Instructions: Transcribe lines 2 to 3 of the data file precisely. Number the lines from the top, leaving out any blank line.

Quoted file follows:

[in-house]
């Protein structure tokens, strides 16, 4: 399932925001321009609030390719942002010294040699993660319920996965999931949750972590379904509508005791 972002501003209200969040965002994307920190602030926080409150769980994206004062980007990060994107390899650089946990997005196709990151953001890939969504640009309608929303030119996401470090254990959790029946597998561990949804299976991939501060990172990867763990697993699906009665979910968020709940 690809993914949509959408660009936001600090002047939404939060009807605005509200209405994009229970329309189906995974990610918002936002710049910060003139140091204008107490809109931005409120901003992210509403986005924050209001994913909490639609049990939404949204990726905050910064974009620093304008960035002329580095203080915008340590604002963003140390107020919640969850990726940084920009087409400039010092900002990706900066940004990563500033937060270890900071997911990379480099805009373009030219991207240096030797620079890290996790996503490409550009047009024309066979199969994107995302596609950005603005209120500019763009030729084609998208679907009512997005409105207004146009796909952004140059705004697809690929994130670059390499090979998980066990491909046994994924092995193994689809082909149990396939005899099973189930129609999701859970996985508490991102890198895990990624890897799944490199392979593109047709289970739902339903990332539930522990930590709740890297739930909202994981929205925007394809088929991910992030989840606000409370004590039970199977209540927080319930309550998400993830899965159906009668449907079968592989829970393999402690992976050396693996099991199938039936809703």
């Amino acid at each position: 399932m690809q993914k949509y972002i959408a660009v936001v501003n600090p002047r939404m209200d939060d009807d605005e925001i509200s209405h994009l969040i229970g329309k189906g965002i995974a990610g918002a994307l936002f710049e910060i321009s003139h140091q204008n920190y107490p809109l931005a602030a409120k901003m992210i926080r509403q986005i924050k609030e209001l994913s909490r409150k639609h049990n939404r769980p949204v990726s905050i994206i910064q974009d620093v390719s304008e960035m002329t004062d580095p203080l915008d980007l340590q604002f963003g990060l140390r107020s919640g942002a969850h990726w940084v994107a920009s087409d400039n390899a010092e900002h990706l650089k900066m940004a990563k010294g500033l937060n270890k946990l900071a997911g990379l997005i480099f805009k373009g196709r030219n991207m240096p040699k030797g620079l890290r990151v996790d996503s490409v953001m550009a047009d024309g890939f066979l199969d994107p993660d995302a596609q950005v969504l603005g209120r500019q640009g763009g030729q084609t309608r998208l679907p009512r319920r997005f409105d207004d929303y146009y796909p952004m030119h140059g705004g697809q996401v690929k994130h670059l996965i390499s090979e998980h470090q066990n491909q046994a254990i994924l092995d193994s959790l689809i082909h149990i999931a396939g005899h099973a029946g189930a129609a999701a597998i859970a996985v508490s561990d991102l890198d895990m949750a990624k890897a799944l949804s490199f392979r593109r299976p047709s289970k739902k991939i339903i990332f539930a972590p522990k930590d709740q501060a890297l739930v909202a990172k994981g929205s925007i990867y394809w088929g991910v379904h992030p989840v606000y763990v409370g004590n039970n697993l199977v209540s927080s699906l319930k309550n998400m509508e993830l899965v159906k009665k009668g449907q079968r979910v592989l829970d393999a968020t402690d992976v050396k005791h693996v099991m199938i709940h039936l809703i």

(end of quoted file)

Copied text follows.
């Protein structure tokens, strides 16, 4: 399932925001321009609030390719942002010294040699993660319920996965999931949750972590379904509508005791 972002501003209200969040965002994307920190602030926080409150769980994206004062980007990060994107390899650089946990997005196709990151953001890939969504640009309608929303030119996401470090254990959790029946597998561990949804299976991939501060990172990867763990697993699906009665979910968020709940 690809993914949509959408660009936001600090002047939404939060009807605005509200209405994009229970329309189906995974990610918002936002710049910060003139140091204008107490809109931005409120901003992210509403986005924050209001994913909490639609049990939404949204990726905050910064974009620093304008960035002329580095203080915008340590604002963003140390107020919640969850990726940084920009087409400039010092900002990706900066940004990563500033937060270890900071997911990379480099805009373009030219991207240096030797620079890290996790996503490409550009047009024309066979199969994107995302596609950005603005209120500019763009030729084609998208679907009512997005409105207004146009796909952004140059705004697809690929994130670059390499090979998980066990491909046994994924092995193994689809082909149990396939005899099973189930129609999701859970996985508490991102890198895990990624890897799944490199392979593109047709289970739902339903990332539930522990930590709740890297739930909202994981929205925007394809088929991910992030989840606000409370004590039970199977209540927080319930309550998400993830899965159906009668449907079968592989829970393999402690992976050396693996099991199938039936809703």
């Amino acid at each position: 399932m690809q993914k949509y972002i959408a660009v936001v501003n600090p002047r939404m209200d939060d009807d605005e925001i509200s209405h994009l969040i229970g329309k189906g965002i995974a990610g918002a994307l936002f710049e910060i321009s003139h140091q204008n920190y107490p809109l931005a602030a409120k901003m992210i926080r509403q986005i924050k609030e209001l994913s909490r409150k639609h049990n939404r769980p949204v990726s905050i994206i910064q974009d620093v390719s304008e960035m002329t004062d580095p203080l915008d980007l340590q604002f963003g990060l140390r107020s919640g942002a969850h990726w940084v994107a920009s087409d400039n390899a010092e900002h990706l650089k900066m940004a990563k010294g500033l937060n270890k946990l900071a997911g990379l997005i480099f805009k373009g196709r030219n991207m240096p040699k030797g620079l890290r990151v996790d996503s490409v953001m550009a047009d024309g890939f066979l199969d994107p993660d995302a596609q950005v969504l603005g209120r500019q640009g763009g030729q084609t309608r998208l679907p009512r319920r997005f409105d207004d929303y146009y796909p952004m030119h140059g705004g697809q996401v690929k994130h670059l996965i390499s090979e998980h470090q066990n491909q046994a254990i994924l092995d193994s959790l689809i082909h149990i999931a396939g005899h099973a029946g189930a129609a999701a597998i859970a996985v508490s561990d991102l890198d895990m949750a990624k890897a799944l949804s490199f392979r593109r299976p047709s289970k739902k991939i339903i990332f539930a972590p522990k930590d709740q501060a890297l739930v909202a990172k994981g929205s925007i990867y394809w088929g991910v379904h992030p989840v606000y763990v409370g004590n039970n697993l199977v209540s927080s699906l319930k309550n998400m509508e993830l899965v159906k009665k009668g449907q079968r979910v592989l829970d393999a968020t402690d992976v050396k005791h693996v099991m199938i709940h039936l809703i």